“E-commerce has caused a tremendous change in our shopping habits,” he said. “It seems like every few months you hear of another brick and mortar retailer that is closing stores here and there and e-commerce has got to be the (cause) of that.”

But logistics in Kentucky is about much more than package delivery. The industry also works in close partnership with another important economic sector—automobile manufacturing.

“When you trace back the supply chain, you get an idea of how integrated and pivotal the two are for each other, as well as Kentucky’s manufacturing industry in general,” said Gill. “(Original equipment manufacturers) rely on suppliers, which rely on other suppliers, all the way back to primary metals producers, plastic, rubber and chemicals plants, fabrics, foam and glassmakers, as well as the tool-and-die industry, robotics and other machine, technology and factory-systems producers.”

Harris said the commonwealth has gone to great lengths to make sure that suppliers can get their materials to in-state manufacturers like Toyota, Ford and GM on well-maintained roads. That allows the manufacturers to minimize their inventories and have “just-in-time” delivery of parts that keeps assembly lines moving. Kentucky lawmakers also passed legislation in 2017 that allows overweight trucks on Kentucky roads if they’re hauling aluminum, Harris noted.

Harris calls the city of Prospect home. It’s a community that straddles Jefferson and Oldham counties in the Louisville area, where one of two new Ohio River bridge crossings opened in 2016 that has improved the flow of logistics and created a new focal point for the industry.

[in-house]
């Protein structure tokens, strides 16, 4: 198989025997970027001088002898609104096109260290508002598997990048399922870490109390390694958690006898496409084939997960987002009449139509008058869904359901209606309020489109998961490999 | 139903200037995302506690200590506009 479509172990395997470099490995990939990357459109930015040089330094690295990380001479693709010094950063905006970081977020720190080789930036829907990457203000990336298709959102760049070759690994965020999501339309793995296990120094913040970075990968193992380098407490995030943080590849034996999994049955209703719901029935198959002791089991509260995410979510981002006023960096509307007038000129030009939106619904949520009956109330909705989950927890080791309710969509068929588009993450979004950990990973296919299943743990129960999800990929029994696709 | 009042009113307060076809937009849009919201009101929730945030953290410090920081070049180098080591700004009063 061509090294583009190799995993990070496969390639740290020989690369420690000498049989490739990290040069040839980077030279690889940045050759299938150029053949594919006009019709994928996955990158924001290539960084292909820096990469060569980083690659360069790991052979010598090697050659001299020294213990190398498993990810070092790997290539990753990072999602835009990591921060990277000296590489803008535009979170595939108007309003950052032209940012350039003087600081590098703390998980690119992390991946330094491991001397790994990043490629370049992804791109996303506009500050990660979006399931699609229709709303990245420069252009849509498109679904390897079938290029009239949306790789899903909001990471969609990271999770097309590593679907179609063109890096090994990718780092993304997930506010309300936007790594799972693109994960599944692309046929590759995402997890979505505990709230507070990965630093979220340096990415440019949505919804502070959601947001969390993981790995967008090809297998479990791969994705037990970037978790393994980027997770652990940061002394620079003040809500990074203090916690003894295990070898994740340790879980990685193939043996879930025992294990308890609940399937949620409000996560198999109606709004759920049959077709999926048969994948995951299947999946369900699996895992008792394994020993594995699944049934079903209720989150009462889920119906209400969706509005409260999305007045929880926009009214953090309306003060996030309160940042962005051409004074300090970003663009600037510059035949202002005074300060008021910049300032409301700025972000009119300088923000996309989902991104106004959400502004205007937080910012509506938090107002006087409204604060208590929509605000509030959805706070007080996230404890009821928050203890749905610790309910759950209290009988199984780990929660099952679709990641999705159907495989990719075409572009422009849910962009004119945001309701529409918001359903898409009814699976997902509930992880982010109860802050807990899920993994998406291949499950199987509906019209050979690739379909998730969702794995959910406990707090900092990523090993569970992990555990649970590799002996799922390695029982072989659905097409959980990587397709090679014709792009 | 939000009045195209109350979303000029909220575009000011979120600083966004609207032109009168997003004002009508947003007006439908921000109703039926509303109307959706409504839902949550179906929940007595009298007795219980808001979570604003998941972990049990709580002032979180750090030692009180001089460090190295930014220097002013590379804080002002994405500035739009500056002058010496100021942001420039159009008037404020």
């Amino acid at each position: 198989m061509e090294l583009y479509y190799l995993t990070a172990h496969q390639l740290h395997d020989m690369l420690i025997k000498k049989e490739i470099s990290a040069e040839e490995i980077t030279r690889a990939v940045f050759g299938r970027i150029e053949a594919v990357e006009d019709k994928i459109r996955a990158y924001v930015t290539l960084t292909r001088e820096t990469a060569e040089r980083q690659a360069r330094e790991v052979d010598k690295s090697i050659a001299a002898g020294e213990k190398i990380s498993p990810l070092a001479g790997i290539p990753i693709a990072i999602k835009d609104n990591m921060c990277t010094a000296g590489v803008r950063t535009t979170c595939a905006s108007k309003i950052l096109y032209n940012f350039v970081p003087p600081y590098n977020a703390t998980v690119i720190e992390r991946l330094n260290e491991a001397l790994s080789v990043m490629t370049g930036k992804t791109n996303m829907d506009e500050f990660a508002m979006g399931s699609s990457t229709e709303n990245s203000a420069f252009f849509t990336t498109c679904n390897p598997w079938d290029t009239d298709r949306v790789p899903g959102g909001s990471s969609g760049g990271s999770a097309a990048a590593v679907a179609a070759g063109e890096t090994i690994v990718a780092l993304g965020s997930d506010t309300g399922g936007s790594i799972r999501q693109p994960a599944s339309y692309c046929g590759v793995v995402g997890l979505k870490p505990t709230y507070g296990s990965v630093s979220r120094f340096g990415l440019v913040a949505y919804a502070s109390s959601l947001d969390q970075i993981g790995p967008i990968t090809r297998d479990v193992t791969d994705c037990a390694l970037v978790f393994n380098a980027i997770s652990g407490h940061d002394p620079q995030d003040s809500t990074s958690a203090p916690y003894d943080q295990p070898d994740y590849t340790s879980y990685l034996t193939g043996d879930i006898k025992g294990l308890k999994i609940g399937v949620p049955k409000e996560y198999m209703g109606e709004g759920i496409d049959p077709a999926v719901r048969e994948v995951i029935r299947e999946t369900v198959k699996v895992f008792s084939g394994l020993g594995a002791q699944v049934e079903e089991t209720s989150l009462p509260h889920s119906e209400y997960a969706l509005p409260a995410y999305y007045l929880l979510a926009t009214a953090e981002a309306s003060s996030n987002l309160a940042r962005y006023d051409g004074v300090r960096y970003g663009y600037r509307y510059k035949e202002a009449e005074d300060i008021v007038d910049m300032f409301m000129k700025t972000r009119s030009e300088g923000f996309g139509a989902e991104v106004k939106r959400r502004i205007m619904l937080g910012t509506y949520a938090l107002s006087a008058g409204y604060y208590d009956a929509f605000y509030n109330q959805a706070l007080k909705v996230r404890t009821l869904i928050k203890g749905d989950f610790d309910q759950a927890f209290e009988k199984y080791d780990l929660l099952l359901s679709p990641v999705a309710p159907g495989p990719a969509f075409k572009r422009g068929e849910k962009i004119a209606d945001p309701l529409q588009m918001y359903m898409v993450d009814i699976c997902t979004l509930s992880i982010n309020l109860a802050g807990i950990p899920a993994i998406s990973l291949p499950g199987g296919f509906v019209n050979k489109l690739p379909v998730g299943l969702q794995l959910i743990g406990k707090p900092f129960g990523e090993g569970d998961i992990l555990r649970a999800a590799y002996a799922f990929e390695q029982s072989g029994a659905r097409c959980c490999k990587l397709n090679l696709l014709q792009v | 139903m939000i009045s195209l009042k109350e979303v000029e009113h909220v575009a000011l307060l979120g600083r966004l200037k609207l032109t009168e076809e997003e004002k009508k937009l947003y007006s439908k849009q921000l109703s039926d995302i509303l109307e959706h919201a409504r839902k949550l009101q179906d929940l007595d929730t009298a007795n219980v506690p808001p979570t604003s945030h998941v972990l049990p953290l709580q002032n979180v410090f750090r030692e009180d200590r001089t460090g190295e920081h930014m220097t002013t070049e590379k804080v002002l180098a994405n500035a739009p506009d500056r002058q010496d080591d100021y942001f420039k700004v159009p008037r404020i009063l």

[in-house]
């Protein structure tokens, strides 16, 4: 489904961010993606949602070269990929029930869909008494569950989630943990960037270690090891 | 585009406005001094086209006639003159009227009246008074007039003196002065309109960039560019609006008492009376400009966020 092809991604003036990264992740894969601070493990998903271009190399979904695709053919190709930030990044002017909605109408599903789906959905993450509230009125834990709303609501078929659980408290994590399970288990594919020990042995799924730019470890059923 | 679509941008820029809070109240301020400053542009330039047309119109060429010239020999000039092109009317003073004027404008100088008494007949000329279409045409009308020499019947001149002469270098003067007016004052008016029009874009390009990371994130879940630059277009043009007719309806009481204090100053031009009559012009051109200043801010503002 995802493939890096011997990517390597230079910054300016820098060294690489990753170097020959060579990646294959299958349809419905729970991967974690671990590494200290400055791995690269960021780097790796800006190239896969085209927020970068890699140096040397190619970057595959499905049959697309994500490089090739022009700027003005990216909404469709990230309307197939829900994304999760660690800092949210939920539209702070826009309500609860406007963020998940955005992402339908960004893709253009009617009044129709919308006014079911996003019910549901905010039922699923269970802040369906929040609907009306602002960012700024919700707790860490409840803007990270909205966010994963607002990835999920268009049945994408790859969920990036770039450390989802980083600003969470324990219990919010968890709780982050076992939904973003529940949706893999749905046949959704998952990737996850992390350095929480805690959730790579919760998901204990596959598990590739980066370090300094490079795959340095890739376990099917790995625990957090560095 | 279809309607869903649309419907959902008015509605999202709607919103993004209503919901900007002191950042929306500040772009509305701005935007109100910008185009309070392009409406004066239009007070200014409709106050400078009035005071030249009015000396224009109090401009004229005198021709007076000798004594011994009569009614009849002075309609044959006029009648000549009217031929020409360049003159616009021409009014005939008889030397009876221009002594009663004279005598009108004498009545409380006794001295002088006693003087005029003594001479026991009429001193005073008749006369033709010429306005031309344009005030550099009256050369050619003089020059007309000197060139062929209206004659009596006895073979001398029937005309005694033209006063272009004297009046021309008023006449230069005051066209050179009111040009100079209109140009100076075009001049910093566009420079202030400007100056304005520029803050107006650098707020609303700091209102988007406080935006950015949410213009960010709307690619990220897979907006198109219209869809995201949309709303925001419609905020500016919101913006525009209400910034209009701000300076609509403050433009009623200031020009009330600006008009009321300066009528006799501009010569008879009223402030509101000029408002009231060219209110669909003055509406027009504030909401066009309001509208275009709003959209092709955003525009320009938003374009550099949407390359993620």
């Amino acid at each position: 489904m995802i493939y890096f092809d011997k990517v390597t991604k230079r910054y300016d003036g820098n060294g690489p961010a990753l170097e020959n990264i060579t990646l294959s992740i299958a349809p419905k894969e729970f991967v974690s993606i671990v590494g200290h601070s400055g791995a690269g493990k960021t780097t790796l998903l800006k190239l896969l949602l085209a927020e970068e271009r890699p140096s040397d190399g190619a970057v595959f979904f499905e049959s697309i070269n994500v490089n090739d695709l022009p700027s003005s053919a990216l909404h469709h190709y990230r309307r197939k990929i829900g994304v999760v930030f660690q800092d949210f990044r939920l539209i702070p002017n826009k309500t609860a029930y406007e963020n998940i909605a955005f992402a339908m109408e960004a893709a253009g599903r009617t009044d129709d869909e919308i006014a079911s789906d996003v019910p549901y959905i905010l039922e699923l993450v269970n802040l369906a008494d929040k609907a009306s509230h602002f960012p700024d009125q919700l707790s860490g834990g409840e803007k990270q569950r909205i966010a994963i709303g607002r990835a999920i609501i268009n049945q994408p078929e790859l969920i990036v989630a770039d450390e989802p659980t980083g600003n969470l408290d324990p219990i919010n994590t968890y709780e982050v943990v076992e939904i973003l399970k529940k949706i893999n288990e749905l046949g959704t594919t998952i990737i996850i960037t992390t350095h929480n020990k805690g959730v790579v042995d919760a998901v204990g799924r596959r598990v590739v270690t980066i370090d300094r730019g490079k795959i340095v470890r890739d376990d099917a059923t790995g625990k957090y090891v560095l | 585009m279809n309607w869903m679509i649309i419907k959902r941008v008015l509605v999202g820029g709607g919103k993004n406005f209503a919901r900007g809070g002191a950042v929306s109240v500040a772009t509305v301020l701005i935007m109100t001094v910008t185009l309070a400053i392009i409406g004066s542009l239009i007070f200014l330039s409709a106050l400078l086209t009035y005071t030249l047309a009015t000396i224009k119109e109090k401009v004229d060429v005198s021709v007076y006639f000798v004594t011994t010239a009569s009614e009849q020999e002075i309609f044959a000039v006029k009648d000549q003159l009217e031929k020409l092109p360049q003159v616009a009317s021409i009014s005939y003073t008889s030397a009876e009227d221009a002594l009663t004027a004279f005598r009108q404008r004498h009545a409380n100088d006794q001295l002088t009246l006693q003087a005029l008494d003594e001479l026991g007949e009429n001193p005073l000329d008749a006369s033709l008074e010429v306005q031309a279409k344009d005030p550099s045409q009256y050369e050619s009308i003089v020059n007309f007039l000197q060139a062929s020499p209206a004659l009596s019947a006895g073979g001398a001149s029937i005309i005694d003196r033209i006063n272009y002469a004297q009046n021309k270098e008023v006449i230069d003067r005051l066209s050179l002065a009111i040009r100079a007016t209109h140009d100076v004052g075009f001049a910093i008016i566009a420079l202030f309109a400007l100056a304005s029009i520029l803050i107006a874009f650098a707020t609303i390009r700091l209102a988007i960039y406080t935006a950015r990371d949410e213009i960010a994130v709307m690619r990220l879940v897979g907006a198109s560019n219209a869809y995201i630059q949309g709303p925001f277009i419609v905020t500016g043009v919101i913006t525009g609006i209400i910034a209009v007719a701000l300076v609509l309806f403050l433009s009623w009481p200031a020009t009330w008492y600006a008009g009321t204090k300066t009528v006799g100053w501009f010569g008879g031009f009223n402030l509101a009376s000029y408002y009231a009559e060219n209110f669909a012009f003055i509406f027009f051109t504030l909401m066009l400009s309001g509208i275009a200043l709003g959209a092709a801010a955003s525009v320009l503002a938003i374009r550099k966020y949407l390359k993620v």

“The East End Bridge has opened up 6,000 acres of southern Indiana for development and that is significant,” Harris said.

Much of that activity is centered around the River Ridge Commerce Center in Jeffersonville, Indiana, where Amazon and lesser-known companies like auto suppliers Autoneum and Tenneco have built large warehouses that employ more than 5,700 workers. In addition to partnering with Kentucky to build the new bridge, the state of Indiana invested more than $40 million in road improvements in the area. In 2016—before the bridge even opened to traffic—the site reported an economic impact of $1.7 billion.

Indiana also appears well-positioned to continue making infrastructure investments that could allow the logistics sector to continue to grow, according to David Holt, vice president of operations and business development for Conexus Indiana, the Indianapolis-based nonprofit that puts together the annual manufacturing and logistics report card.  

“The General Assembly, recognizing how important logistics was to the state of Indiana, passed a long-term highway funding bill (in 2017) that produces $1.2 billion on average per year over the next 20 years in additional revenue,” he said.

The legislation increased the state’s gas tax by 10 cents, raised registration fees and enacted a fee on hybrid and electric vehicles.